What`s happening is that, when the sun comes out, water evaporates, driven by the sun`s heat. Also, the plants give off more water during the day than the night, due to their photosynthesis activity. As I recall from my South Georgia pulp & paper days, maybe those gigantic mosquitoes of yours stir it up, too. (They sure thrive in it!
At any rate, it`s a race between evaporation rate adding water to the atmosphere and the rising air temperature increasing the amount of water that it can hold.
Spoiler alert: For those brave souls who want to venture further, keep on reading. For most of us, this is a good stopping place.
I am attempting to attach an example of a "psychrometric chart"which can be found on the internet at (http://me.queensu.ca/Courses/MECH330/Ps ... ica_SI.pdf
) http://me.queensu.ca/Courses/MECH330/Ps ... ica_SI.pdf
This thing is a diagram of how much water vapor the air can hold at various temperatures. ...nightmarish, huh? This is what us old-timers used to use before computers took over the engineering calculations. (Slide rule, anyone?
) Anyway, the attachment display isn't large enough, so I suggest you download the thing and make it larger in your PDF reader.
Anyway, across the bottom horizontal axis is dry bulb temperature. Let`s say it`s 20 degC out there. If you go vertically along that 20 degree line (constant dry bulb temperature) until you hit the curve (where wet bulb and dry bulb temperature are the same
), that`s 100% humidity. If you haven`t gone cross-eyed yet, note that you can read off how much water is in the air by looking horizontally at the "Humidity Ratio" scale, which is grams of water per kilogram of dry air. This is the heart of the diagram. The rest is just window dressing but, like a well-dressed window display during the holiday season, gives you oh so much more.
Had enough, yet? Now, let`s try heating our 100% humidity saturated air with sunshine. If you could somehow not add any water, you would move horizontally to the right, and you can see that as the temperature goes up, you cross the relative humidity lines, meaning that the relative humidity goes down. We`re going horizontally, meaning that we`re not adding any water, but the ability of the air to hold more water goes up as the temperature increases (and as your eyes start to glaze over
But hang on! There`s nothing to stop pond water and tree water from evaporating and entering the air. Suppose that it`s plenty steamy and there`s plenty of sunshine, which reminds me of a morning in southeast Arkansas where I grew up. Yuk. If water can enter the air freely, meaning that plenty of heat is available, this time we`ll move up along the 100% relative humidity curve, that outer one to the left.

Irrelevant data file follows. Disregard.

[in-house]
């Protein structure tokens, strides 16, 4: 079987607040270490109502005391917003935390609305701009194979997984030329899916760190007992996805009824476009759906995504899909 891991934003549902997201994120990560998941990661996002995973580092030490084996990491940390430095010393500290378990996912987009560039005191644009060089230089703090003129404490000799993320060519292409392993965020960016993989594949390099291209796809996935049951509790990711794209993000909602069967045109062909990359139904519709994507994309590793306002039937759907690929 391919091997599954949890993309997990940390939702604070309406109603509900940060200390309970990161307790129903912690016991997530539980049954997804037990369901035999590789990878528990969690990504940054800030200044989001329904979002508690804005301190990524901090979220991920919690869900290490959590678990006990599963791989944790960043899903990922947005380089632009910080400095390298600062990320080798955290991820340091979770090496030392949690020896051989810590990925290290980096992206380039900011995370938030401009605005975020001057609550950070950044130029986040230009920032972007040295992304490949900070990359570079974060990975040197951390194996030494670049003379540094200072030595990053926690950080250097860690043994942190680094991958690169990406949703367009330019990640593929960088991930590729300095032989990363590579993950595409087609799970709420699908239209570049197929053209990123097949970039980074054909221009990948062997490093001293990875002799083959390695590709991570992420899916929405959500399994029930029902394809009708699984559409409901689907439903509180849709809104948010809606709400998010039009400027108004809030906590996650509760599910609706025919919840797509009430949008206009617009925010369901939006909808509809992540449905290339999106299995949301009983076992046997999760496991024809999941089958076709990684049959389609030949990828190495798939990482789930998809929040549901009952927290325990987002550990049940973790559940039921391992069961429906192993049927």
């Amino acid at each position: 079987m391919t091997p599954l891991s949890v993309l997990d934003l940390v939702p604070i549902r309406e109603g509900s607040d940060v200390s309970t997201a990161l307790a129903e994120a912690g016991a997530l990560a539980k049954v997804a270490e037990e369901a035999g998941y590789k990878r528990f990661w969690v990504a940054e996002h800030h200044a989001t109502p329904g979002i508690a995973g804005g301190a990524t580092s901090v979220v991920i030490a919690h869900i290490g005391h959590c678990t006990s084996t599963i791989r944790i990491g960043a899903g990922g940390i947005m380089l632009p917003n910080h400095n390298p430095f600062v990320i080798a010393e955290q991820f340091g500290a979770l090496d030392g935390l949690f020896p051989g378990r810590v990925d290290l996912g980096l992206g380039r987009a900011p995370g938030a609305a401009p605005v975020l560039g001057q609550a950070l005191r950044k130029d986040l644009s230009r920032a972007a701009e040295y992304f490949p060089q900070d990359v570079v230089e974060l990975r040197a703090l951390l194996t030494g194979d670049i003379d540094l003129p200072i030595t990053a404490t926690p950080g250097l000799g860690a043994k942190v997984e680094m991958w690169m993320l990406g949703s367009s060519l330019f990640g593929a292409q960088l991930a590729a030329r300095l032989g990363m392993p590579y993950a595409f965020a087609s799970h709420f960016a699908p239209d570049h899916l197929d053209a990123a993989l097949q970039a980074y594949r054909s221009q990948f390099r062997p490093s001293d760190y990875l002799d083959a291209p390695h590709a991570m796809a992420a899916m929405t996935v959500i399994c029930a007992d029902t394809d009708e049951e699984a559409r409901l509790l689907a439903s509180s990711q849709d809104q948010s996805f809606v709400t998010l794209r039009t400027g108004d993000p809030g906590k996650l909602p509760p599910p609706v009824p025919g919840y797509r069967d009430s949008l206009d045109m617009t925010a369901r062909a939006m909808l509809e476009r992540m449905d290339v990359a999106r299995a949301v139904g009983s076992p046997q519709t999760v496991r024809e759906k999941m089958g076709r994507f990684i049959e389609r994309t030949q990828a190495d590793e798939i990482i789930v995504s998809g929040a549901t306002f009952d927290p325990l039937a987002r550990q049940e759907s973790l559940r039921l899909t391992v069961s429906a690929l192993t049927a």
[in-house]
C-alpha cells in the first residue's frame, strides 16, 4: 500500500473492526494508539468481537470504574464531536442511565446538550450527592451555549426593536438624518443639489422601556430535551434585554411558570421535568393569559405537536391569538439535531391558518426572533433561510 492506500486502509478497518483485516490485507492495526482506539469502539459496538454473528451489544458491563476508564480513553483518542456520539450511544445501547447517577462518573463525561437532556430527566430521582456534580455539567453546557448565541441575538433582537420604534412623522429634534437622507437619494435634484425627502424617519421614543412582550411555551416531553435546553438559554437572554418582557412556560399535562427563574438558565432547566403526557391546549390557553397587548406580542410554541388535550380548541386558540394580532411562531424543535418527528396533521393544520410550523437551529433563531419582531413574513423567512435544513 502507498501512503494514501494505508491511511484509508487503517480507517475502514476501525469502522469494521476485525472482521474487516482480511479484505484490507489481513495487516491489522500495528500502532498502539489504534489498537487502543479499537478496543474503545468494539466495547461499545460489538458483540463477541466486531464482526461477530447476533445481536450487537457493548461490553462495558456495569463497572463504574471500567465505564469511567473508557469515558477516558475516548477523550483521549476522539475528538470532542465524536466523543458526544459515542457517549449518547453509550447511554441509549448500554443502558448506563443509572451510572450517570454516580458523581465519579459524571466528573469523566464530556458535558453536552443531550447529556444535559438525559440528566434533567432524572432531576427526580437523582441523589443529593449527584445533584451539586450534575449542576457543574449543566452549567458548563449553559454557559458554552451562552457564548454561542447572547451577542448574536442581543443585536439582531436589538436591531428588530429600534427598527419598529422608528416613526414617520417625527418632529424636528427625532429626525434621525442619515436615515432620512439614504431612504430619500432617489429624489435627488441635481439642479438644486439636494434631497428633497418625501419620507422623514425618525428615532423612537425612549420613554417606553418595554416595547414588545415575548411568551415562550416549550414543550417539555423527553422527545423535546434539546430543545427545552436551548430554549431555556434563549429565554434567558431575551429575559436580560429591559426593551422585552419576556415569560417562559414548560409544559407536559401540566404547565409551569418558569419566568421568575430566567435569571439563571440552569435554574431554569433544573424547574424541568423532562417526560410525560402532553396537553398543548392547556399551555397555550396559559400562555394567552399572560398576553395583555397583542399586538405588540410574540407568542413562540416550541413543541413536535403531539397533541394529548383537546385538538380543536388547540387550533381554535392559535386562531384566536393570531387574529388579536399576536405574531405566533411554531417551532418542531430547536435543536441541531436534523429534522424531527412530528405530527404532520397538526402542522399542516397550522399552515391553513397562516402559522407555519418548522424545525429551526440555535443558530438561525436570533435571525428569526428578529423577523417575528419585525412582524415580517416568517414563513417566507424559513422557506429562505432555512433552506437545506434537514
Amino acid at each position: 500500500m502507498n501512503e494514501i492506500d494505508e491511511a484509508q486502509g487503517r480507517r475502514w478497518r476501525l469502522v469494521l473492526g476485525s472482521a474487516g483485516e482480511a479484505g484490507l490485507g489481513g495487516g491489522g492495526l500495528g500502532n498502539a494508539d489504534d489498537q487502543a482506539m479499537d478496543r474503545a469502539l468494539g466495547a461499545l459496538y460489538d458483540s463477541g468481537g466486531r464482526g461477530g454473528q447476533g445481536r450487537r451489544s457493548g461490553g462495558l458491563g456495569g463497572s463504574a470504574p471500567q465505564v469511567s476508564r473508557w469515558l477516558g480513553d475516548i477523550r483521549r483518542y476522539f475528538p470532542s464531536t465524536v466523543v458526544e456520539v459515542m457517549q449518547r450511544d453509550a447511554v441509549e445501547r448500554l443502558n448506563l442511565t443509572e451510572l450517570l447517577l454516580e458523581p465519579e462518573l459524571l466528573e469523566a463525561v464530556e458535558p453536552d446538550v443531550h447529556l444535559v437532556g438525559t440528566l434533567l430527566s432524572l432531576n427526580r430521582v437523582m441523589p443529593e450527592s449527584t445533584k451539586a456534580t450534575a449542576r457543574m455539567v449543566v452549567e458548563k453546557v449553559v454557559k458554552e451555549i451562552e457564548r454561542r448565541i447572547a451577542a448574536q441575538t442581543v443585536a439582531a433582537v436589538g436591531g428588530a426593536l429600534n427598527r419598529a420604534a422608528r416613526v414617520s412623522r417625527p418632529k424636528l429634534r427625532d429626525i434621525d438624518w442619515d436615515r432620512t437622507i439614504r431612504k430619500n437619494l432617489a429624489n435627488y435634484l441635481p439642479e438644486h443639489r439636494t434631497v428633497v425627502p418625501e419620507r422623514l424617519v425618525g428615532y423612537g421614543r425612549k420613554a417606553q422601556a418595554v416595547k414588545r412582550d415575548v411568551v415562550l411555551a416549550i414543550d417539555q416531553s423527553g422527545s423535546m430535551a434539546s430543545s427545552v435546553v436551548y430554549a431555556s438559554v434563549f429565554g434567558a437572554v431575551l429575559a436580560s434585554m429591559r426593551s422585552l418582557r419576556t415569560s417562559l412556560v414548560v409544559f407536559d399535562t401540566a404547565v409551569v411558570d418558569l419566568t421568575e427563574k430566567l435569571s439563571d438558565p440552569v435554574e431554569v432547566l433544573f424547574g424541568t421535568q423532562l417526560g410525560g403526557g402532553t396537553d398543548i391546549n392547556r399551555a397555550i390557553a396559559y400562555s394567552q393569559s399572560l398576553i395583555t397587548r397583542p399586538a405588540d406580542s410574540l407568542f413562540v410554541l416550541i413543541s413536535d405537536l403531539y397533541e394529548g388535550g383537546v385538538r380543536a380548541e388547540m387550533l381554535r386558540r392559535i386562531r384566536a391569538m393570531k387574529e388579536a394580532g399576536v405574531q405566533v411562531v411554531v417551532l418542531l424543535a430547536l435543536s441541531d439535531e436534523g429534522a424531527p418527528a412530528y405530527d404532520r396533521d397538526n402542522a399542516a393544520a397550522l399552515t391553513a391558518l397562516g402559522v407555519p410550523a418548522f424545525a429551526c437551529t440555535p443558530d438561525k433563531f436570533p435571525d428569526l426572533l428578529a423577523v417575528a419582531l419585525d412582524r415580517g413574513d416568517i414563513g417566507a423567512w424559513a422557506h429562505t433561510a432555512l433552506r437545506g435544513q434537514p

As you add heat (which is symbolized by the enthalpy scale on the far right, but that`s a fancy word, so let`s ignore that!
), temperature rises, as you can see by the (slanted downward to the right) temperature lines that you`re passing by as you go up along that saturation curve. Let`s suppose that the temperature rises to a steamy 25 degC at 100% humidity. The amount of water vapor, grams per kilo of dry air (scale on the right) has gone from about 15 to about 20 grams/kilo of dry air as the swamp water evaporates. (You can juggle the math to see how much heat you had to add to do that, but let`s not go overboard just yet.
Confused yet? But wait! There`s more! There`s reality, up there ahead, just around the bend. (...struggling sounds as guys in white coats enter, wrestle the Duck to the ground, and wrap him in a straight jacket.
) What actually happens is part way between the two cases of (1) temperature going up without adding water vapor, and (2) temperature staying constant with water vapor being (in this case) removed.
Somewhere in between lies "the truth," and it`s determined by how fast water can condense or evaporate, phase of moon and height of tide, and your mother-in-law`s... Well, you get it. The chart shows a static condition called equilibrium, but the real world is dynamic and never quite gets there. As they say on the X Files TV series, the truth is out there somewhere.... And I bet it`s mosquito infested, wherever it is.
Now, back to our regularly-scheduled... AWKKK! Hey! Don`t...
http://me.queensu.ca/Courses/MECH330/Ps ... ica_SI.pdf http://me.queensu.ca/Courses/MECH330/Ps ... ica_SI.pdf